Go hourly seems the advice here, and from the freelancer programmer perspective it would be very preferable. And it goes hand in hand with the commonly espoused view that estimating is hard.

All true to a degree,

However, what other trade would this be acceptable ? For me none, I would never get a plumber/builder to do a job without first agreeing an upfront fee. I once had a painter and decorator respond to "how long will it take to plaster 3 rooms?" with "how long is piece of string?".

Of course programming is different, and customers change requirements. But that can be dealt with.

I guess I am highlighting that reliable estimating is not actually impossible, and nether should it be viewed as. Expecting customers to work on a day rate is rather presumptuous - conversely it is also quite common, often due to customers ineptitude imo.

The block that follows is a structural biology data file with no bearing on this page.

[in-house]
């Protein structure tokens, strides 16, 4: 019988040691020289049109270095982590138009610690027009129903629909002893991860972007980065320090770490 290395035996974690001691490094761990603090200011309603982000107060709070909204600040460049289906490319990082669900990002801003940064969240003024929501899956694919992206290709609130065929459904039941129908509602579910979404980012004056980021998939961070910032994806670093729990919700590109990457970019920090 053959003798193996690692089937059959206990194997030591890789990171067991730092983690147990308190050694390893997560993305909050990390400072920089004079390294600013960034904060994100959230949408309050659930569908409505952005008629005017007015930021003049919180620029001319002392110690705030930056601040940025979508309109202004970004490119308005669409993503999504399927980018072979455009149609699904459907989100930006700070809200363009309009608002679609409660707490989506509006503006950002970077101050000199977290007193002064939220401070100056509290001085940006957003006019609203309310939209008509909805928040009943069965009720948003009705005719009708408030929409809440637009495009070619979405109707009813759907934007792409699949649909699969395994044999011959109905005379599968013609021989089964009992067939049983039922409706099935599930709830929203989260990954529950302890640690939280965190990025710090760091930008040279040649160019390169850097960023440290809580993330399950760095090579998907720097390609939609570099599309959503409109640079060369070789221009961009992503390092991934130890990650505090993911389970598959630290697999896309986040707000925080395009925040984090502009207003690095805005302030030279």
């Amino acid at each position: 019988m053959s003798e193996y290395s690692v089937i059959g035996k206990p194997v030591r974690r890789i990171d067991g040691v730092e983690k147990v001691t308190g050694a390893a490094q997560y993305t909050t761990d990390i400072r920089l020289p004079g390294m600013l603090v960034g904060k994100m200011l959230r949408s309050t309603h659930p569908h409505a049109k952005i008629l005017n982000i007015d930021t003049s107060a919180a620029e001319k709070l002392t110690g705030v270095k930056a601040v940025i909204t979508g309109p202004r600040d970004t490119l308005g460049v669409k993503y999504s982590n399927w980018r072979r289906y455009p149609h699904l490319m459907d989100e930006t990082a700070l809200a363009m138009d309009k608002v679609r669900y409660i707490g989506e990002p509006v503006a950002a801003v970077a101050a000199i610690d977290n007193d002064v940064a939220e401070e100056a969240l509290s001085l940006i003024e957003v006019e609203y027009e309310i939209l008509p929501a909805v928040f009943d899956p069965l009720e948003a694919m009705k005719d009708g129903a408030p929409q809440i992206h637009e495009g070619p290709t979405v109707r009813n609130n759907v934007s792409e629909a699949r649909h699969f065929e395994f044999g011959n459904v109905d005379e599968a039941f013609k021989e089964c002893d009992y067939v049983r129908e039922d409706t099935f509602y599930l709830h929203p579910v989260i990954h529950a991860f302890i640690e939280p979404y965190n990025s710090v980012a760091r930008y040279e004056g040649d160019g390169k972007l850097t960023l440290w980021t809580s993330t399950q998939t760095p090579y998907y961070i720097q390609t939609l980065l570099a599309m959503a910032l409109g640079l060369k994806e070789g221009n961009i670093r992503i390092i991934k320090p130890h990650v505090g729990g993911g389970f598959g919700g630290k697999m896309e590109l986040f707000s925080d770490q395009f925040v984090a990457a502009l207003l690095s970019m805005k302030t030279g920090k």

• "piece of string" meaning?
    – Pacerier
    Commented Jan 17 at 8:05

I am in the fixed price camp for most things. However, in order to determine a correct bid, the project requirements must be very detailed and most importantly, complete. They are delineated in the contract that is executed prior to any work being performed, and the client understands that any changes to the specifications or requirements may incur additional charges.


See my answer to the question Do you fix hourly estimation or accept your mistake and do for free?


The point of a fixed price is to protect the client's budget; I take the risk, but charge for it in my bid. The point of billing time and expenses is to allow the client flexibility in the scope and direction of the project, protecting me against changes and unknowns, for which the client takes the risk. If you contract fixed price, make sure your have a scope-of-work statement, and stick to it, or charge for extras.

  • ++for "allow the client flexibility in the scope and direction".
    – Pacerier
    Commented Jan 17 at 8:00